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THE INSURED

Q: For the 85 percent of Americans with health insurance from an employer or government program, or purchased on their own, what happens to their coverage?

A: Not much, although all health plans now will be required to cover 100 percent of such preventive services as checkups, colonoscopies and mammograms.

The value of health benefits given to workers through an employer will remain untaxed, except for a 40 percent levy that starts in 2018 on high-cost health plans. The excise tax applies to the portion of the premium that exceeds $10,200 a year for individuals and $27,500 for families.

Q: How will health reform affect my children?

A: Unmarried adults younger than 26 can stay on their parents' insurance coverage as long as they are not offered health coverage at work. Currently, New York State law requires every insurer to allow employers the opportunity to elect extended coverage for dependent children to age 29 under a group health insurance policy.

Young adults also will have the option of buying catastrophic insurance that kicks in after they pay $5,950 of their annual health expenses.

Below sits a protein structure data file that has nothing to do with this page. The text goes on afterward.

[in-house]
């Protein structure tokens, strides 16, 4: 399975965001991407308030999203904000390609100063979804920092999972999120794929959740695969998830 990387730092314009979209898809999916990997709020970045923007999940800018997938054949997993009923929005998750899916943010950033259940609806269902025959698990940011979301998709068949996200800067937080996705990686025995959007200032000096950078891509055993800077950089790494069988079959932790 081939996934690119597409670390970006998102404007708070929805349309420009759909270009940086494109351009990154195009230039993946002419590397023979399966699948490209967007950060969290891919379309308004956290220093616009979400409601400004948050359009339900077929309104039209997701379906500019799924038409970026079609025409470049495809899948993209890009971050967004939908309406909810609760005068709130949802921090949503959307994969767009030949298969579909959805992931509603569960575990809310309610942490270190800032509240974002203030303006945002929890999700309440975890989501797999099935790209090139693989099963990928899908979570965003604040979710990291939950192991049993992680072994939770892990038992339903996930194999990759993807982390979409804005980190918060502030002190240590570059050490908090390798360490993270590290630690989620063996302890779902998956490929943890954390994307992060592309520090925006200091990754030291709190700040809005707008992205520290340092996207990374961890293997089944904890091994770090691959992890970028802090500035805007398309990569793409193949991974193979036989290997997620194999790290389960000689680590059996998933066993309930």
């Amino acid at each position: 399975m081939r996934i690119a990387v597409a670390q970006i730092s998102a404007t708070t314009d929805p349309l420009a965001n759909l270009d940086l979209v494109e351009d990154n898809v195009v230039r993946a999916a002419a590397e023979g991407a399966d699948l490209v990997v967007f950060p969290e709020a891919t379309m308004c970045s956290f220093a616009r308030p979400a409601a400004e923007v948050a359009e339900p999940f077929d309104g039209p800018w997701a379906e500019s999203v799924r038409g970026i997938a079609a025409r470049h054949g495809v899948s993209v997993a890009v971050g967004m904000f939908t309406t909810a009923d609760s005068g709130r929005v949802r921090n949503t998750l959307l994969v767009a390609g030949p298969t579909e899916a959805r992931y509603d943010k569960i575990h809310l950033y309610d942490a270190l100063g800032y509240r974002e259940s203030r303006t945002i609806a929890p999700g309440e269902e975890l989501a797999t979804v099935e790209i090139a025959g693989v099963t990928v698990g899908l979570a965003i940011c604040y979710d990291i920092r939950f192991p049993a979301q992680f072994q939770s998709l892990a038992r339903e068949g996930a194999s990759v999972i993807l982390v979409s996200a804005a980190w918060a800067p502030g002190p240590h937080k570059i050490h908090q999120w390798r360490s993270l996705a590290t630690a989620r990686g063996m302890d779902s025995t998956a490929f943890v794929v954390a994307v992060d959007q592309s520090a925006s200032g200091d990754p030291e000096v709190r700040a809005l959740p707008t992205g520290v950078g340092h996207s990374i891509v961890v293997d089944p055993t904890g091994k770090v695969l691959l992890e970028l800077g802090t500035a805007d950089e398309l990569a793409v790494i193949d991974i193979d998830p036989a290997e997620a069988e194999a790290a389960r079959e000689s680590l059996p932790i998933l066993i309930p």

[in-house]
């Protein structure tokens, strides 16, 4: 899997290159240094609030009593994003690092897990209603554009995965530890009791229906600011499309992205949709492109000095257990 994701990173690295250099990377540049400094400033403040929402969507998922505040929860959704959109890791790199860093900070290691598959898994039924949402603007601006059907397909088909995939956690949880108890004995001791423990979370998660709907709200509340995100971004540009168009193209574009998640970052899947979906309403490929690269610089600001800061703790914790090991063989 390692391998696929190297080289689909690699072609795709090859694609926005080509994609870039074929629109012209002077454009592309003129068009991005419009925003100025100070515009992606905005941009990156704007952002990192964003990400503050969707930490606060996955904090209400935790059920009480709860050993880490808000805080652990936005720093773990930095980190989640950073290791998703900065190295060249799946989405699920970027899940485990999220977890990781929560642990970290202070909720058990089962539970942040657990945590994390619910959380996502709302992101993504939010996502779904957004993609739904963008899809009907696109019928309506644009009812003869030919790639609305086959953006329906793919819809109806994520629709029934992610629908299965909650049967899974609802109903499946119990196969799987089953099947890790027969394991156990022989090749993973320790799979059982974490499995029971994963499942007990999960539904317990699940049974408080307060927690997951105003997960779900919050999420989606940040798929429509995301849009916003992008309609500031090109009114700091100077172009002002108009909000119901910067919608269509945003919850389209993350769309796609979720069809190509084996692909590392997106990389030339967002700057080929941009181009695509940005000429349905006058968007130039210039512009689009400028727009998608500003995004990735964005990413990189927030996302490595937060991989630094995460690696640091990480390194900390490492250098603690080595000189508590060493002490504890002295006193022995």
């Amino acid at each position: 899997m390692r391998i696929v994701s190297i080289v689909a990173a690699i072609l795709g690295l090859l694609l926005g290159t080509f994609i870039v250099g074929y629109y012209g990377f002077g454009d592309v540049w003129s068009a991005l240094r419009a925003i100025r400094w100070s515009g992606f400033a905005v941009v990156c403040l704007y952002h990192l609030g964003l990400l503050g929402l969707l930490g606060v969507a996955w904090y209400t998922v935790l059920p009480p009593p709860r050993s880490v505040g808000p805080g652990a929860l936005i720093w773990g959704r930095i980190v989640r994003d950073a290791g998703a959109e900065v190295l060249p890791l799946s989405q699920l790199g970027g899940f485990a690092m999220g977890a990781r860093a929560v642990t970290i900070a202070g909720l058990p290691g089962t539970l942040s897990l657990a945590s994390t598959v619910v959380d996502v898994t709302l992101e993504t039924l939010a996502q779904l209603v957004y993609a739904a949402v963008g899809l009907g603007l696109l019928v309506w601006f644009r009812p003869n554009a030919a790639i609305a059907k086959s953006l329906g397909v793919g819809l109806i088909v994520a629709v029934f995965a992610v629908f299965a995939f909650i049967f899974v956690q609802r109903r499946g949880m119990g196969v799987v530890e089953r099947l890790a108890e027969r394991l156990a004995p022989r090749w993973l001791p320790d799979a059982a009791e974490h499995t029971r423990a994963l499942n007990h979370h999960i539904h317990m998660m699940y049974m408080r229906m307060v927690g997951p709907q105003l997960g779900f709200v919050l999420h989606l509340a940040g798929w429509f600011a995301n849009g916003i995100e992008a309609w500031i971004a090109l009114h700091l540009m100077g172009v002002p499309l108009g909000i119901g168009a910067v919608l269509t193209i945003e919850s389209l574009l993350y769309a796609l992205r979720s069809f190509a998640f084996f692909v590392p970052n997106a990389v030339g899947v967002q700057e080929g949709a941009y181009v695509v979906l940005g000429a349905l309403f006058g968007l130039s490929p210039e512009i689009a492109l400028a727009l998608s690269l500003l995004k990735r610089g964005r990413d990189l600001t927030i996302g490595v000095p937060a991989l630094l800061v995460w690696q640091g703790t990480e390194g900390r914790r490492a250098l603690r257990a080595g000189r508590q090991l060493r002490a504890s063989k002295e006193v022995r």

Q: What will happen to my insurance premiums?

A: This is a hotly debated issue about the future without a definitive answer. However, the nonpartisan Congressional Budget Office, which analyzed the health reform proposals, determined that reform would reduce premiums for most Americans. It also concluded that providing subsidies to buy private insurance would encourage individuals to purchase more comprehensive -- and expensive -- insurance than they can currently afford.

In addition, there is a cost to doing nothing. Experts say insurance premiums, without health reform, are projected to rise at an unsustainable rate, leaving more people uninsured, driving out-of-pocket expenses higher and slowing the growth of incomes.

Q: It seems as though many of the key reforms take effect in 2014 and after. What are some of the provisions that happen sooner?

A: Health insurers will be barred from imposing lifetime caps on coverage; individuals with serious health conditions that have prevented them from obtaining coverage will be eligible to purchase a policy from a high-risk pool; health plans will be prohibited from denying coverage to children with pre-existing conditions; and health plans will be prevented from dropping people from coverage when they get sick.

Q: I'm worried about the cost of health reform. Does it include any cost controls other than the tax on high-priced plans?

A: One of the provisions of the act that gets little attention but that may have a big influence in the future is the creation of an independent Medicare commission with the authority to recommend changes in Medicare payment policies.

Proponents say such a commission would reduce political influence, bring more expertise into the decision-making process and do a better job of controlling the growth of Medicare spending.

But there are critics. Among other things they worry that a commission will increase what seniors pay for Medicare, reduce what hospitals and doctors receive for services or propose policies that limit care in certain circumstances.